What Is CompLit?

Comparative Literature is the study of all modes of human expression: oral, written, visual—including today’s newest forms of media.

Working between, within, and across borders, Comparative Literature allows students to build facility with multiple languages and skills in critical thinking, viewing, writing, and oral presentation. Comparatists also apply the insights and methods of translation studies philosophy, history, linguistics, sociology, the media, and the other human sciences to the study of literature and media. 

Skills Learned by students of Comparative Literature:

  • analytical, reading, writing, and advanced research skills

  • strong skills in at least one language other than English

  • ability to think critically in multiple languages

  • vision to develop new frameworks

  • deep appreciation for language, literature, and culture



Comparative Literature at UMass Amherst is actively engaged in defining new paradigms and problems within the discipline.

Comparative Literature is, by definition, a comprehensive and complex discipline: its practitioners become adept in multiple cultures and its tradition emphasizes interdisciplinary, theoretical, and engaged research and teaching. Our students study relationships between translation and transnationalism, theory and media, gender and cultural formation across time, literary history and psychoanalysis, "East"-"West" cultural encounters, human rights and global censorship, postcolonial and diaspora studies, and a variety of studies in the media and moving images.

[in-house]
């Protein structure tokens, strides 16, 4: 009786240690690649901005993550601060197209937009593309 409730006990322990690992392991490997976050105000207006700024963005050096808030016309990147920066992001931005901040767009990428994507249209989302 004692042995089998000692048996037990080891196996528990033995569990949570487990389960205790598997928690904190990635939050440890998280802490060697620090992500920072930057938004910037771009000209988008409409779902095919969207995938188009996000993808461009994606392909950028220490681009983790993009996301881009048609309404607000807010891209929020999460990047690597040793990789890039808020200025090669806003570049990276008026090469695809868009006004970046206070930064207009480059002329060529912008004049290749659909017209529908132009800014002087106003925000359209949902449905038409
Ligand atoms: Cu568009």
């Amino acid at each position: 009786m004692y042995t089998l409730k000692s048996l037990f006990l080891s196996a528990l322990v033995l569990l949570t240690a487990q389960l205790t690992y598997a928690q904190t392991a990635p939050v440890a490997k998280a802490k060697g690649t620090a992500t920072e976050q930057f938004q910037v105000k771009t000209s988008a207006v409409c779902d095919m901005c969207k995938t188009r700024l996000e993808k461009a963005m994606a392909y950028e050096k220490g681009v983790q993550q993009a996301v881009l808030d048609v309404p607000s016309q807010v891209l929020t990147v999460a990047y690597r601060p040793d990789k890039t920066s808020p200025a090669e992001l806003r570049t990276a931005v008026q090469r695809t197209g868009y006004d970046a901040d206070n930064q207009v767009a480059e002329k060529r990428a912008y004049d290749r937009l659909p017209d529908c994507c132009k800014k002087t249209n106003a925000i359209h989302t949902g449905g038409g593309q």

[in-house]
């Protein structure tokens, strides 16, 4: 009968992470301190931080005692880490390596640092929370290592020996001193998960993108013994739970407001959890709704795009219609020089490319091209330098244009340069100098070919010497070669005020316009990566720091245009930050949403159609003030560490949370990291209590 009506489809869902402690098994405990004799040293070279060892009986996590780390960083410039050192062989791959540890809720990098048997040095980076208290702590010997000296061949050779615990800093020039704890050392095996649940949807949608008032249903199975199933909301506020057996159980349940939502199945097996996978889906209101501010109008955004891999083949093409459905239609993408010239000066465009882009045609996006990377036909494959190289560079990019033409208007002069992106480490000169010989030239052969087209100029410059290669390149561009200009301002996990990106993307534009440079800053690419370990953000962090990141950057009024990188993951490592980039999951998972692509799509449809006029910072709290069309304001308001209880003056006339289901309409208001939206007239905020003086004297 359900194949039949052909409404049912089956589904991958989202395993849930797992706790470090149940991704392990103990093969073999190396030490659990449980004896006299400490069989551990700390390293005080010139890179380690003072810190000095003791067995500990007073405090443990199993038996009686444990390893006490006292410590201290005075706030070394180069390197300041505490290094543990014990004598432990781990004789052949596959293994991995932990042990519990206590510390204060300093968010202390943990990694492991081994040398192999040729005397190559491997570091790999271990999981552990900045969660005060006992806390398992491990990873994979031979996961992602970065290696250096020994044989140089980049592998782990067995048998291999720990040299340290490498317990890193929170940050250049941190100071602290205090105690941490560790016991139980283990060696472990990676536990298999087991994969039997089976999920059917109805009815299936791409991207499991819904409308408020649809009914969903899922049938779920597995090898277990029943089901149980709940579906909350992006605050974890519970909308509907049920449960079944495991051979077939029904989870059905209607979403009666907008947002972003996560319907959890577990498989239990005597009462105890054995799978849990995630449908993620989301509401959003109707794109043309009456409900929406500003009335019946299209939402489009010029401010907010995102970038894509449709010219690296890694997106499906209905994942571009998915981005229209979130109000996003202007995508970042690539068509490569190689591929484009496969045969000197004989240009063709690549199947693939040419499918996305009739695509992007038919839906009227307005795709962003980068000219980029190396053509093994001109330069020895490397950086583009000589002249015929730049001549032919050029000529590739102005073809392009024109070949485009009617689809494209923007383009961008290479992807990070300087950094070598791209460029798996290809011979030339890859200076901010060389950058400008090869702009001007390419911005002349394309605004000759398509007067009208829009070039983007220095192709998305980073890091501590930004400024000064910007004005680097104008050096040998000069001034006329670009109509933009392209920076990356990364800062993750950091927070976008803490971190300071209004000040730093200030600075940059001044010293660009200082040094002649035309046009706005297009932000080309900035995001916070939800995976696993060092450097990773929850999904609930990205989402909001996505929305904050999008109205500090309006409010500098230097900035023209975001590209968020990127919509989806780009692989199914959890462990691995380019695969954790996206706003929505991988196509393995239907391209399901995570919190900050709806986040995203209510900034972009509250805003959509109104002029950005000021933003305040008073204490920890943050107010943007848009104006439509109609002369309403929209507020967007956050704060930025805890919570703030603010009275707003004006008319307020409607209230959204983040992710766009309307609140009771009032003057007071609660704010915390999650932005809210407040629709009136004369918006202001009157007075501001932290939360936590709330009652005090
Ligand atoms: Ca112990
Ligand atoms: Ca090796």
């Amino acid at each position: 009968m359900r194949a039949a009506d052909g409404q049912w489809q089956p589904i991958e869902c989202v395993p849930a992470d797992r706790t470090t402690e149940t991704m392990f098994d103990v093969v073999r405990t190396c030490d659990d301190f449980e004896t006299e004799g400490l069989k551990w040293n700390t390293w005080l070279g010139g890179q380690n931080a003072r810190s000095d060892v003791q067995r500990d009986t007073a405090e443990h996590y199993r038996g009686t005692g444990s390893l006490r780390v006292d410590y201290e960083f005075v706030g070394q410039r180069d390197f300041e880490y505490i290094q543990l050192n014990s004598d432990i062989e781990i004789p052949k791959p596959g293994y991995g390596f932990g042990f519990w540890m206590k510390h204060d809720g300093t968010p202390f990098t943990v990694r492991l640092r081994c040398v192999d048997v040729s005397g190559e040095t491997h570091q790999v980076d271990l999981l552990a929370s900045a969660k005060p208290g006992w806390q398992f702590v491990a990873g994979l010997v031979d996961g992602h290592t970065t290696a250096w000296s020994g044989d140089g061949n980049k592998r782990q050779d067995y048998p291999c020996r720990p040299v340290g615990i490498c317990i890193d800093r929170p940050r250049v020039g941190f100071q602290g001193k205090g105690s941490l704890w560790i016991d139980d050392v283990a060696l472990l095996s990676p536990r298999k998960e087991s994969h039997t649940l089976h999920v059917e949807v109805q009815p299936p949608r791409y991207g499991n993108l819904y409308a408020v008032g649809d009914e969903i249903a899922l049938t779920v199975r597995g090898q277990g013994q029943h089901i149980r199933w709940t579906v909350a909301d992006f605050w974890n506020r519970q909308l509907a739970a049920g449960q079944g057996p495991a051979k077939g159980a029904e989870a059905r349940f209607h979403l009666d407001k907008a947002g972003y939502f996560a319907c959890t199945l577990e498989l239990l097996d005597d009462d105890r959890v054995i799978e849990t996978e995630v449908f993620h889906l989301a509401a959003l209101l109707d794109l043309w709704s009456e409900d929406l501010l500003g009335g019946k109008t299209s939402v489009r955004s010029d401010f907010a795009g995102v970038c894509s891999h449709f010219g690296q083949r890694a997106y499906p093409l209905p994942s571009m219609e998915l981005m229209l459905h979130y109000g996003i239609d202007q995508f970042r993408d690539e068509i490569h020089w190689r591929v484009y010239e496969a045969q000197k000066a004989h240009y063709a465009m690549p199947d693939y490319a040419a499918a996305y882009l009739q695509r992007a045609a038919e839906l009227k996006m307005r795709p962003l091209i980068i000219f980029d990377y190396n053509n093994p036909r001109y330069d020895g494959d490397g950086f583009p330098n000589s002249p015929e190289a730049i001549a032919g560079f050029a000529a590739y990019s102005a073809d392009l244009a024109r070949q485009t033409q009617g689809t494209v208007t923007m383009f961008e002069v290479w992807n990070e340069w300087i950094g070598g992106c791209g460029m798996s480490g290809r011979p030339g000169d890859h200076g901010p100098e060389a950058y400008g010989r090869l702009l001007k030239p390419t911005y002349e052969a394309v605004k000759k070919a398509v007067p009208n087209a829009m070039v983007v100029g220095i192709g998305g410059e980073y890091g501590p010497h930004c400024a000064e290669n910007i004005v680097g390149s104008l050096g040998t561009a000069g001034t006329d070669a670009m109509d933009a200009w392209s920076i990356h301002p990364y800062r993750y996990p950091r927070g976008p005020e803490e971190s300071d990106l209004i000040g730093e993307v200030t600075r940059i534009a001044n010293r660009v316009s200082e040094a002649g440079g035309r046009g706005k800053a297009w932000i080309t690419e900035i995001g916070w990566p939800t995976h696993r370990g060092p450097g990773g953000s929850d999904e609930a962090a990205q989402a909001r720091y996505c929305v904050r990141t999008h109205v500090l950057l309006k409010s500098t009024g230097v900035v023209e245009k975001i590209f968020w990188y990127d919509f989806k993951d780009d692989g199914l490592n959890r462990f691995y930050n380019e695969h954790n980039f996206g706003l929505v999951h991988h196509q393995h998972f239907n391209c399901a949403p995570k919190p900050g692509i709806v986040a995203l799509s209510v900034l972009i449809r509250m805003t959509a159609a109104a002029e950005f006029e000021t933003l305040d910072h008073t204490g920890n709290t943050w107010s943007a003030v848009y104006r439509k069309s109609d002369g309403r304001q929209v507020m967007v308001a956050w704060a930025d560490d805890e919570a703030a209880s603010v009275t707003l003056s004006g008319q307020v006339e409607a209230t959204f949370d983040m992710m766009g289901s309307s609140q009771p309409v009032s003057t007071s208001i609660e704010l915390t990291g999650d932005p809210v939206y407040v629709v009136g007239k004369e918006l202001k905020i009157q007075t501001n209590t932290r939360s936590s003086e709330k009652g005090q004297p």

If you study Comparative Literature, you learn languages and you travel. It’s as simple as that. But the pay-off is anything but simple. Today, international knowledge and international experience give employees an edge in nearly every field. Careers in media, law, public service, the non-profit sector, international business, and academia are among those represented by Comparative Literature graduates.

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